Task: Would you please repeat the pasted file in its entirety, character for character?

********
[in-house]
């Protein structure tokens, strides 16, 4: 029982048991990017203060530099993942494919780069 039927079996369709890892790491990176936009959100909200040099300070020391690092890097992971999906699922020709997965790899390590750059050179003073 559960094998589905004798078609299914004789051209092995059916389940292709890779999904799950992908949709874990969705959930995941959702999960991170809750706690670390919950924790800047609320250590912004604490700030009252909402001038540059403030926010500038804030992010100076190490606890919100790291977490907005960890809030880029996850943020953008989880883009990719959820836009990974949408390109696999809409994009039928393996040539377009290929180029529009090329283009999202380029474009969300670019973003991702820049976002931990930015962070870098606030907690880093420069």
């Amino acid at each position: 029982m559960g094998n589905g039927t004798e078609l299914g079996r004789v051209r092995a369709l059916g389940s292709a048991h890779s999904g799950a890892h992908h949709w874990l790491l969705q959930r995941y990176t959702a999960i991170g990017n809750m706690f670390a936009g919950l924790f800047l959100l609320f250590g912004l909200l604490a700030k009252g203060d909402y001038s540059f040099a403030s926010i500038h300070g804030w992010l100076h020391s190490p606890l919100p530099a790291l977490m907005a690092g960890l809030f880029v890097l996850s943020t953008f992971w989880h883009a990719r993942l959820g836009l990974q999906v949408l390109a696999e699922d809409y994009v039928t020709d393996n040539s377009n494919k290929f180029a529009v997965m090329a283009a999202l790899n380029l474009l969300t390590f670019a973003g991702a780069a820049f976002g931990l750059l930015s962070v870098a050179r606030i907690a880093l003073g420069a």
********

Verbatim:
[in-house]
């Protein structure tokens, strides 16, 4: 029982048991990017203060530099993942494919780069 039927079996369709890892790491990176936009959100909200040099300070020391690092890097992971999906699922020709997965790899390590750059050179003073 559960094998589905004798078609299914004789051209092995059916389940292709890779999904799950992908949709874990969705959930995941959702999960991170809750706690670390919950924790800047609320250590912004604490700030009252909402001038540059403030926010500038804030992010100076190490606890919100790291977490907005960890809030880029996850943020953008989880883009990719959820836009990974949408390109696999809409994009039928393996040539377009290929180029529009090329283009999202380029474009969300670019973003991702820049976002931990930015962070870098606030907690880093420069």
């Amino acid at each position: 029982m559960g094998n589905g039927t004798e078609l299914g079996r004789v051209r092995a369709l059916g389940s292709a048991h890779s999904g799950a890892h992908h949709w874990l790491l969705q959930r995941y990176t959702a999960i991170g990017n809750m706690f670390a936009g919950l924790f800047l959100l609320f250590g912004l909200l604490a700030k009252g203060d909402y001038s540059f040099a403030s926010i500038h300070g804030w992010l100076h020391s190490p606890l919100p530099a790291l977490m907005a690092g960890l809030f880029v890097l996850s943020t953008f992971w989880h883009a990719r993942l959820g836009l990974q999906v949408l390109a696999e699922d809409y994009v039928t020709d393996n040539s377009n494919k290929f180029a529009v997965m090329a283009a999202l790899n380029l474009l969300t390590f670019a973003g991702a780069a820049f976002g931990l750059l930015s962070v870098a050179r606030i907690a880093l003073g420069a």